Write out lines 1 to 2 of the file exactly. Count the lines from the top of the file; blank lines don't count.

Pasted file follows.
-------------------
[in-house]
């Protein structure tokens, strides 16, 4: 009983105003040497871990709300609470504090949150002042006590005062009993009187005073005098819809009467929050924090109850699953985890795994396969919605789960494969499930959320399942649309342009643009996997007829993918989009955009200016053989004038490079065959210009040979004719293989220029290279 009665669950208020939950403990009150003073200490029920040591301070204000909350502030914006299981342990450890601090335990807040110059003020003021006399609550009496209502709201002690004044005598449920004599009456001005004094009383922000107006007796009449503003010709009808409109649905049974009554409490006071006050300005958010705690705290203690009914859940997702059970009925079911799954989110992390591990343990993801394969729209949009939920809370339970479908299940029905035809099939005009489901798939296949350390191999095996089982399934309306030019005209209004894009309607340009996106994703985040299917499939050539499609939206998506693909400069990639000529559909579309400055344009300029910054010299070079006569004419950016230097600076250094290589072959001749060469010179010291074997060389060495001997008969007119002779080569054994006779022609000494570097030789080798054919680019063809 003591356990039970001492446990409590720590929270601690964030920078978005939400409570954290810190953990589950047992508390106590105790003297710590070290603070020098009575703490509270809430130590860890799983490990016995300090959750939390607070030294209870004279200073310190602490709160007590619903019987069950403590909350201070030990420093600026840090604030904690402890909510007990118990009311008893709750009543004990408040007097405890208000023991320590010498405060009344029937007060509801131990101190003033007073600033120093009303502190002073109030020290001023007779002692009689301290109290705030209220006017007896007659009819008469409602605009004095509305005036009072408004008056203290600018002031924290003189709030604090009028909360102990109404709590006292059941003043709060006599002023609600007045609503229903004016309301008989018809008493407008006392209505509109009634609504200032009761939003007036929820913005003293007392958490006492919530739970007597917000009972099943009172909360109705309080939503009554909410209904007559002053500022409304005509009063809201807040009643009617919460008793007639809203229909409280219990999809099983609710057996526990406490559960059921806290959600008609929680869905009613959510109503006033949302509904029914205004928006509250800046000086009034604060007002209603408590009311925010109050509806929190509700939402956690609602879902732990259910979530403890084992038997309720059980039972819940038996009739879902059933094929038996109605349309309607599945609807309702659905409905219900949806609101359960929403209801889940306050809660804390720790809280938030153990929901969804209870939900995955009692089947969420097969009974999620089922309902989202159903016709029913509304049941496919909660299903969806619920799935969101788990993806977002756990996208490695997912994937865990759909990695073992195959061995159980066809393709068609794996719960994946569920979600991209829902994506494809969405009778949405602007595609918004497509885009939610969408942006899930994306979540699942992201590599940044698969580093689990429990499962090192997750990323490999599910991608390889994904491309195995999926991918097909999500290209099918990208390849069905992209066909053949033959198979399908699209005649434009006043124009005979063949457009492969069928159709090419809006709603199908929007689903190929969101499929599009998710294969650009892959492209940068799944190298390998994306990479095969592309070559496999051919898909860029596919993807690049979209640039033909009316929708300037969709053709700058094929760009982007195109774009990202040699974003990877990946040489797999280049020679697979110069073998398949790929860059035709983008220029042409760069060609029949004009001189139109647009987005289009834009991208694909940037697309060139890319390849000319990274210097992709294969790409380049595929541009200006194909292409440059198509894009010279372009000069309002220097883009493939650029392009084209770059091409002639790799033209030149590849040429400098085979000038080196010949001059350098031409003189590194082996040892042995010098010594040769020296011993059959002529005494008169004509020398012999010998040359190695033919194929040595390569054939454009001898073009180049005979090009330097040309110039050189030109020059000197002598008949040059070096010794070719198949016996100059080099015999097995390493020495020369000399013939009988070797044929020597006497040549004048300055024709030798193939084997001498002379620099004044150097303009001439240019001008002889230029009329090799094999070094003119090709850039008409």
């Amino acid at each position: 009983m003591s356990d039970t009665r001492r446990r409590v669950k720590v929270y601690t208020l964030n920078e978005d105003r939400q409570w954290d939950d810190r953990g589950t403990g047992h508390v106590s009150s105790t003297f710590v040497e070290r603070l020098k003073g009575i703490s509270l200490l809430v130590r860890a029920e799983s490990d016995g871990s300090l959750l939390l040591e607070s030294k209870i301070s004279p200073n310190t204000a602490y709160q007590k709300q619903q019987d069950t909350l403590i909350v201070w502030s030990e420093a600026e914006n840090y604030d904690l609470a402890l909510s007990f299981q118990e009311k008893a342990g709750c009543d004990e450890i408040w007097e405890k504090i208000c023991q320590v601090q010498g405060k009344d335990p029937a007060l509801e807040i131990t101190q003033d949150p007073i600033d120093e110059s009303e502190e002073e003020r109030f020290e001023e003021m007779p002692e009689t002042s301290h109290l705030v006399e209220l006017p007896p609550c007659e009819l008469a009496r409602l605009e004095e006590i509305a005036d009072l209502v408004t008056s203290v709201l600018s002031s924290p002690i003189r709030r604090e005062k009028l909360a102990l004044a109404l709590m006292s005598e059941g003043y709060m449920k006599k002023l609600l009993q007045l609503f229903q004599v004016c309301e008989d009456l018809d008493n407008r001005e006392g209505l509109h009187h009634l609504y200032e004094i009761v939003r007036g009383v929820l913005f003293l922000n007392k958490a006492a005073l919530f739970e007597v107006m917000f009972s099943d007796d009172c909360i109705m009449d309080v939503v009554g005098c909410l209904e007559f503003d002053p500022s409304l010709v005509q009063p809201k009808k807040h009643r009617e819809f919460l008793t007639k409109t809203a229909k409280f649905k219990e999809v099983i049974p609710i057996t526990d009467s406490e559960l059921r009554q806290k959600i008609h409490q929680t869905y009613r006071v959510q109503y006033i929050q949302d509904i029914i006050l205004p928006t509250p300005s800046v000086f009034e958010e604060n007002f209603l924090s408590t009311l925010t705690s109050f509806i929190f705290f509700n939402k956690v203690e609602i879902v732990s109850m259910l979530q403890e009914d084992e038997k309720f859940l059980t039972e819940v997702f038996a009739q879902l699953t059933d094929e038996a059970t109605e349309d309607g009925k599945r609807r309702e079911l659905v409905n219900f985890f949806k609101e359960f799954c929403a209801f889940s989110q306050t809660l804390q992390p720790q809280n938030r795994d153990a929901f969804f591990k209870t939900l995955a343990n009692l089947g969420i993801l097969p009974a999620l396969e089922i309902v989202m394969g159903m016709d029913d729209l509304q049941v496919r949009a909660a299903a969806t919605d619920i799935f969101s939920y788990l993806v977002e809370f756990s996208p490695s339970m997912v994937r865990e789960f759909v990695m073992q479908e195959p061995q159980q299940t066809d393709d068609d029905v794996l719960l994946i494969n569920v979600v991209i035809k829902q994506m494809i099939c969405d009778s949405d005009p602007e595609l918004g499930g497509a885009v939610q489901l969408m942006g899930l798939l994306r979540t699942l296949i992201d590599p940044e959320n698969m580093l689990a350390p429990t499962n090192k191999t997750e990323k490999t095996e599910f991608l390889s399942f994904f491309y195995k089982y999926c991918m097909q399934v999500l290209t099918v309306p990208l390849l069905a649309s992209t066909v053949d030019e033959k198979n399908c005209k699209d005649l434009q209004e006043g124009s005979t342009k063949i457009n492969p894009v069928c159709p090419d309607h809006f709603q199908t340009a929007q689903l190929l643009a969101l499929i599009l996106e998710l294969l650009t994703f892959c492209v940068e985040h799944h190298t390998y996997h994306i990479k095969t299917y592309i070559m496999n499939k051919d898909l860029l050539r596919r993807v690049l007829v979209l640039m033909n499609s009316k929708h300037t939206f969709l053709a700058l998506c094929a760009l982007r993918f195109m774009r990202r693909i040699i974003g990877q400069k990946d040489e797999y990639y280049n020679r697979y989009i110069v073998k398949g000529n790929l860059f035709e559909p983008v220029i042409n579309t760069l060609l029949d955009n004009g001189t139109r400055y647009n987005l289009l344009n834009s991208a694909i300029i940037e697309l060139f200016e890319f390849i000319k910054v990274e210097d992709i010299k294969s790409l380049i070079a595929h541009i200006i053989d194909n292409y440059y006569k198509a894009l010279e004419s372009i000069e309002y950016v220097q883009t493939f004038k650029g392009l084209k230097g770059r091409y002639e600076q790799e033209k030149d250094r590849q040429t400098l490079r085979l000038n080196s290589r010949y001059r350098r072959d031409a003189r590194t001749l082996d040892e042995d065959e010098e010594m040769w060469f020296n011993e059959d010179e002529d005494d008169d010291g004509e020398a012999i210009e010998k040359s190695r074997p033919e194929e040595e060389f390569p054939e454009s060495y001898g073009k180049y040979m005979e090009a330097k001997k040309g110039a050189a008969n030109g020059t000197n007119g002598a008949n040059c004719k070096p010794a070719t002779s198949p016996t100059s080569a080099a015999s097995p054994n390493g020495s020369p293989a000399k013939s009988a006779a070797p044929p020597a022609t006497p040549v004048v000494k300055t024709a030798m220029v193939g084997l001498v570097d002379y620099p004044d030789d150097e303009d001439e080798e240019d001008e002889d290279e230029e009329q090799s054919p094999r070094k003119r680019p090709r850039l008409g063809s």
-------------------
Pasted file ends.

[in-house]
């Protein structure tokens, strides 16, 4: 009983105003040497871990709300609470504090949150002042006590005062009993009187005073005098819809009467929050924090109850699953985890795994396969919605789960494969499930959320399942649309342009643009996997007829993918989009955009200016053989004038490079065959210009040979004719293989220029290279 009665669950208020939950403990009150003073200490029920040591301070204000909350502030914006299981342990450890601090335990807040110059003020003021006399609550009496209502709201002690004044005598449920004599009456001005004094009383922000107006007796009449503003010709009808409109649905049974009554409490006071006050300005958010705690705290203690009914859940997702059970009925079911799954989110992390591990343990993801394969729209949009939920809370339970479908299940029905035809099939005009489901798939296949350390191999095996089982399934309306030019005209209004894009309607340009996106994703985040299917499939050539499609939206998506693909400069990639000529559909579309400055344009300029910054010299070079006569004419950016230097600076250094290589072959001749060469010179010291074997060389060495001997008969007119002779080569054994006779022609000494570097030789080798054919680019063809 003591356990039970001492446990409590720590929270601690964030920078978005939400409570954290810190953990589950047992508390106590105790003297710590070290603070020098009575703490509270809430130590860890799983490990016995300090959750939390607070030294209870004279200073310190602490709160007590619903019987069950403590909350201070030990420093600026840090604030904690402890909510007990118990009311008893709750009543004990408040007097405890208000023991320590010498405060009344029937007060509801131990101190003033007073600033120093009303502190002073109030020290001023007779002692009689301290109290705030209220006017007896007659009819008469409602605009004095509305005036009072408004008056203290600018002031924290003189709030604090009028909360102990109404709590006292059941003043709060006599002023609600007045609503229903004016309301008989018809008493407008006392209505509109009634609504200032009761939003007036929820913005003293007392958490006492919530739970007597917000009972099943009172909360109705309080939503009554909410209904007559002053500022409304005509009063809201807040009643009617919460008793007639809203229909409280219990999809099983609710057996526990406490559960059921806290959600008609929680869905009613959510109503006033949302509904029914205004928006509250800046000086009034604060007002209603408590009311925010109050509806929190509700939402956690609602879902732990259910979530403890084992038997309720059980039972819940038996009739879902059933094929038996109605349309309607599945609807309702659905409905219900949806609101359960929403209801889940306050809660804390720790809280938030153990929901969804209870939900995955009692089947969420097969009974999620089922309902989202159903016709029913509304049941496919909660299903969806619920799935969101788990993806977002756990996208490695997912994937865990759909990695073992195959061995159980066809393709068609794996719960994946569920979600991209829902994506494809969405009778949405602007595609918004497509885009939610969408942006899930994306979540699942992201590599940044698969580093689990429990499962090192997750990323490999599910991608390889994904491309195995999926991918097909999500290209099918990208390849069905992209066909053949033959198979399908699209005649434009006043124009005979063949457009492969069928159709090419809006709603199908929007689903190929969101499929599009998710294969650009892959492209940068799944190298390998994306990479095969592309070559496999051919898909860029596919993807690049979209640039033909009316929708300037969709053709700058094929760009982007195109774009990202040699974003990877990946040489797999280049020679697979110069073998398949790929860059035709983008220029042409760069060609029949004009001189139109647009987005289009834009991208694909940037697309060139890319390849000319990274210097992709294969790409380049595929541009200006194909292409440059198509894009010279372009000069309002220097883009493939650029392009084209770059091409002639790799033209030149590849040429400098085979000038080196010949001059350098031409003189590194082996040892042995010098010594040769020296011993059959002529005494008169004509020398012999010998040359190695033919194929040595390569054939454009001898073009180049005979090009330097040309110039050189030109020059000197002598008949040059070096010794070719198949016996100059080099015999097995390493020495020369000399013939009988070797044929020597006497040549004048300055024709030798193939084997001498002379620099004044150097303009001439240019001008002889230029009329090799094999070094003119090709850039008409």